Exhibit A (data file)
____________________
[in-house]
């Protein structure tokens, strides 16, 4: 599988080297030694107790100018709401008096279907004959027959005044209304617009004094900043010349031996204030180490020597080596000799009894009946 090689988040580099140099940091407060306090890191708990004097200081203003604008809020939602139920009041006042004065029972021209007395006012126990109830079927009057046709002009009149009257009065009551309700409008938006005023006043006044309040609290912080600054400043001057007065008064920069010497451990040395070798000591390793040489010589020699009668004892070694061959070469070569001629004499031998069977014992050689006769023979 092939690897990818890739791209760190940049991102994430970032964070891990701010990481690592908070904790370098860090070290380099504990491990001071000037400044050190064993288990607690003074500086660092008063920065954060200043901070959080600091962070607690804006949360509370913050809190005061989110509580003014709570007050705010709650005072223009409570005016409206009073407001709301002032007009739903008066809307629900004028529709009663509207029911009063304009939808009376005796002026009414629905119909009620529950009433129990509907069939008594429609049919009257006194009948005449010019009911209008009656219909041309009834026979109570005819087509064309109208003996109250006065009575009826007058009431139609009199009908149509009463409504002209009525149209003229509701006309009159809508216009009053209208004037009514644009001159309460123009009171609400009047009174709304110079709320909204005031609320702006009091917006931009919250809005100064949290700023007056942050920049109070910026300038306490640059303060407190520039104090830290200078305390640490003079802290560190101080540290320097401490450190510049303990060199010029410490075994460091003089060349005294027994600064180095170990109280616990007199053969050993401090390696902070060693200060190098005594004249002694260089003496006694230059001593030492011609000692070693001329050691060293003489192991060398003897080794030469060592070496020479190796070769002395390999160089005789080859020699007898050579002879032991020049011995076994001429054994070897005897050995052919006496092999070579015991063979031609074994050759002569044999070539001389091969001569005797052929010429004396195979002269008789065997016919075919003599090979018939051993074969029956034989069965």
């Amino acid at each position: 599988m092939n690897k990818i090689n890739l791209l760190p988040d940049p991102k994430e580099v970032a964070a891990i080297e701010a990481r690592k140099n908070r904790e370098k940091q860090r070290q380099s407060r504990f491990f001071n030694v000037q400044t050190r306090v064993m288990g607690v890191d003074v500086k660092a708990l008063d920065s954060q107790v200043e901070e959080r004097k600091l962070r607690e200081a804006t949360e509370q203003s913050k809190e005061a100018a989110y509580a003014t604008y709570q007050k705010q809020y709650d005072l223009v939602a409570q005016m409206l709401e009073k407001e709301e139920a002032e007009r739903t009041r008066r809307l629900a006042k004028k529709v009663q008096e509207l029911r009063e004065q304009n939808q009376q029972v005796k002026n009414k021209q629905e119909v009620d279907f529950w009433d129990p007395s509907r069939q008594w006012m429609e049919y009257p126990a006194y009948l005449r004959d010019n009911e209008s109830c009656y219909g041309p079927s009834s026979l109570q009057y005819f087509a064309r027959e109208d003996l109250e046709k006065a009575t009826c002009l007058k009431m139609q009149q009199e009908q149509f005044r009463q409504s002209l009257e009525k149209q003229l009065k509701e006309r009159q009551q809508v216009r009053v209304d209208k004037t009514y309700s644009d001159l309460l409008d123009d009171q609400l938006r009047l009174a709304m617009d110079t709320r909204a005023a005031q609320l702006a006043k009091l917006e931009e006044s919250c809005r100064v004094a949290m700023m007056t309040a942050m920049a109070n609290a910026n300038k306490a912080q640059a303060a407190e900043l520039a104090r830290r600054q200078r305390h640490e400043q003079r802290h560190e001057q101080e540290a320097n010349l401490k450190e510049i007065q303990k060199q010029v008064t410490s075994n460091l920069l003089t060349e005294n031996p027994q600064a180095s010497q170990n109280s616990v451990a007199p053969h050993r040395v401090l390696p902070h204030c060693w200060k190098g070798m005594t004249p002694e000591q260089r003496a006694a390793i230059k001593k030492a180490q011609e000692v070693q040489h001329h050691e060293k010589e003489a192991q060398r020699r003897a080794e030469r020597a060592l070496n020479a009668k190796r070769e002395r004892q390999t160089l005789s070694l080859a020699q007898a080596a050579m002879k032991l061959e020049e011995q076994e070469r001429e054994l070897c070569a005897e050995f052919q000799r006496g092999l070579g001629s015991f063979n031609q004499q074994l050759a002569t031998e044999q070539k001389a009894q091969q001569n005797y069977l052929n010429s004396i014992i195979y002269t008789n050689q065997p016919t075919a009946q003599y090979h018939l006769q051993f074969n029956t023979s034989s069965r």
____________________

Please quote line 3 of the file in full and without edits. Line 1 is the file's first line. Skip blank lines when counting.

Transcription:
């Amino acid at each position: 599988m092939n690897k990818i090689n890739l791209l760190p988040d940049p991102k994430e580099v970032a964070a891990i080297e701010a990481r690592k140099n908070r904790e370098k940091q860090r070290q380099s407060r504990f491990f001071n030694v000037q400044t050190r306090v064993m288990g607690v890191d003074v500086k660092a708990l008063d920065s954060q107790v200043e901070e959080r004097k600091l962070r607690e200081a804006t949360e509370q203003s913050k809190e005061a100018a989110y509580a003014t604008y709570q007050k705010q809020y709650d005072l223009v939602a409570q005016m409206l709401e009073k407001e709301e139920a002032e007009r739903t009041r008066r809307l629900a006042k004028k529709v009663q008096e509207l029911r009063e004065q304009n939808q009376q029972v005796k002026n009414k021209q629905e119909v009620d279907f529950w009433d129990p007395s509907r069939q008594w006012m429609e049919y009257p126990a006194y009948l005449r004959d010019n009911e209008s109830c009656y219909g041309p079927s009834s026979l109570q009057y005819f087509a064309r027959e109208d003996l109250e046709k006065a009575t009826c002009l007058k009431m139609q009149q009199e009908q149509f005044r009463q409504s002209l009257e009525k149209q003229l009065k509701e006309r009159q009551q809508v216009r009053v209304d209208k004037t009514y309700s644009d001159l309460l409008d123009d009171q609400l938006r009047l009174a709304m617009d110079t709320r909204a005023a005031q609320l702006a006043k009091l917006e931009e006044s919250c809005r100064v004094a949290m700023m007056t309040a942050m920049a109070n609290a910026n300038k306490a912080q640059a303060a407190e900043l520039a104090r830290r600054q200078r305390h640490e400043q003079r802290h560190e001057q101080e540290a320097n010349l401490k450190e510049i007065q303990k060199q010029v008064t410490s075994n460091l920069l003089t060349e005294n031996p027994q600064a180095s010497q170990n109280s616990v451990a007199p053969h050993r040395v401090l390696p902070h204030c060693w200060k190098g070798m005594t004249p002694e000591q260089r003496a006694a390793i230059k001593k030492a180490q011609e000692v070693q040489h001329h050691e060293k010589e003489a192991q060398r020699r003897a080794e030469r020597a060592l070496n020479a009668k190796r070769e002395r004892q390999t160089l005789s070694l080859a020699q007898a080596a050579m002879k032991l061959e020049e011995q076994e070469r001429e054994l070897c070569a005897e050995f052919q000799r006496g092999l070579g001629s015991f063979n031609q004499q074994l050759a002569t031998e044999q070539k001389a009894q091969q001569n005797y069977l052929n010429s004396i014992i195979y002269t008789n050689q065997p016919t075919a009946q003599y090979h018939l006769q051993f074969n029956t023979s034989s069965r």